State of Priestly Vocations in the United States
You are the first to see the annual State of Priestly Vocations Report and find out the health of the United States dioceses for vocations. Using the Official Catholic Directories from 2015-2021 and diocesan websites and social media, we have pertinent information on all 177 Dioceses. Here is the general overview:

13 - Healthy Dioceses
36 - Borderline Healthy Dioceses
76 - Maintaining Dioceses
52 - Unhealthy Dioceses

38 Dioceses ordained 0 new priests in 2021

*The average age of a US priest is 67. In just a few years, those priests will be retiring. We did not use the retirement rate for our calculations because that number is different for EVERY diocese. You can find out more about the impact of priest retirement by reading this article.

For a broader look into the state of vocations worldwide, check out this article. To read more about the Newly Ordained and Professed Religious, read the Cara Report for the 2021 Class of Ordinands and 2021 Profession Class.

You know the saying, "You need to know where you are to know where you need to go." We have a lot of work to do for vocations, especially in Europe and the Americas.
As always, know that you are in my prayers. If you think of it, please pray for our ministry, too.

God bless you!
Rhonda Gruenewald
Findings and Criteria for Healthy Diocese
Criteria Points for a Healthy, Borderline Healthy, and Maintaining Dioceses:
1. Ordaining 1 new priest for every 100,000 Catholics in a diocese per year
2. Diocese has enough seminarians to support ordinations needed, determined in point #1
3. Fewer than 15% of priests are extern priests (not incardinated into a diocese, e.g., missionary priest)
4. Fewer than 15% of parishes without a resident priest


Healthy Dioceses

Covington, Kentucky
Harrisburg, Pennsylvania
Lafayette-in-Indiana, Indiana
Lafayette, Louisiana
Lake Charles, Louisiana
Lansing, Michigan
Lexington, Kentucky
Louisville, Kentucky
Monterey, California
Peoria, Illinois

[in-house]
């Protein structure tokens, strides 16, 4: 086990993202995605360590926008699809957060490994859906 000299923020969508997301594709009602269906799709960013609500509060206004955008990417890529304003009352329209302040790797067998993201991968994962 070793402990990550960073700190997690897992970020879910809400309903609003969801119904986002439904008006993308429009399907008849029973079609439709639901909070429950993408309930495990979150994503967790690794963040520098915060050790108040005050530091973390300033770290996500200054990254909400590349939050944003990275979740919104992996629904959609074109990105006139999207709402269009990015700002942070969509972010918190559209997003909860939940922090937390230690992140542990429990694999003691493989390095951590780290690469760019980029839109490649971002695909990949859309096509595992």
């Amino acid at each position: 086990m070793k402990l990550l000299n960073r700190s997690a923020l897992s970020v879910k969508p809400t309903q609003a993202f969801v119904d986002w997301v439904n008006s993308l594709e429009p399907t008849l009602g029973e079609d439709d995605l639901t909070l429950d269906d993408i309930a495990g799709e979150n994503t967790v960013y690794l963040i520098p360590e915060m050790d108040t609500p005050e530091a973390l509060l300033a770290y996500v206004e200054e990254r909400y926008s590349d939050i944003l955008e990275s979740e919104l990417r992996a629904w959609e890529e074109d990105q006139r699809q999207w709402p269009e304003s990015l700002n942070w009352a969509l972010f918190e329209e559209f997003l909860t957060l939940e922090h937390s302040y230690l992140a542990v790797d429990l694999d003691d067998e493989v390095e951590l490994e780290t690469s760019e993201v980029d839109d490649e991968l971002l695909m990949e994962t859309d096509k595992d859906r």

The Ordinariate of the Chair of Saint Peter
Worcester, Massachusetts
Youngstown, Ohio


Borderline Healthy Dioceses
(needs improvement in one of the four above criteria)
36 Dioceses


Maintaining Dioceses
(needs improvement in two of the four above criteria)
76 Dioceses


Criteria Points for an Unhealthy Diocese:
1. Not ordaining 1 new priest for every 100,000 Catholics in a diocese per year
2. Diocese does not have enough seminarians to support ordinations needed, determined in point #1
3. More than 50% of priests are extern priests (not incardinated into a diocese, e.g., missionary priests)
4. More than 50% of parishes without a resident priest


Unhealthy Dioceses
(needs improvement in three or more of the above criteria)
52 Dioceses
Did you see this article?
What is the Secret Sauce in this Parish? 

This article highlighted St. Mary's in Hudson, Ohio, which ordained 7 men in 7 years! What did they do to create a culture of vocations at their parish? Exactly what I say to do at my workshops and in my book: Intentionally pray for vocations and promote vocations to all!

For those of you who have been doing this, please keep going! Your work matters to the overall health of a diocese. If each parish sent 1 man every 3 years to the seminary, even if they did not get ordained, we would have more healthy dioceses for vocations. Click the button to read the article and get inspired!
I would wholeheartedly recommend Vocation Ministry to any diocese and all vocation directors searching for a solution to the rapidly changing landscape in our dioceses today. She is paving the way for a bold new era of vocation promotion for our Church in the United States and beyond.
Instead of engaging in a desperate search for more seminarians, I would invite you to pause and dig deep down into the roots of the issue before us. I have seen the initial impact of Vocation Ministry on our diocese and I am confident that this will bear abundant fruit in the years to come. Deep roots produce great fruit. Get to work.

- Fr. Jason Hage, Vocation Director, Syracuse
Be Sure to Follow Our Socials
This group is dedicated to laypeople looking for support while promoting vocations to the priesthood, religious life, and marriage.
If you shop on Amazon, would you prayerfully consider adding Vocation Ministry as your charity of choice to receive donations?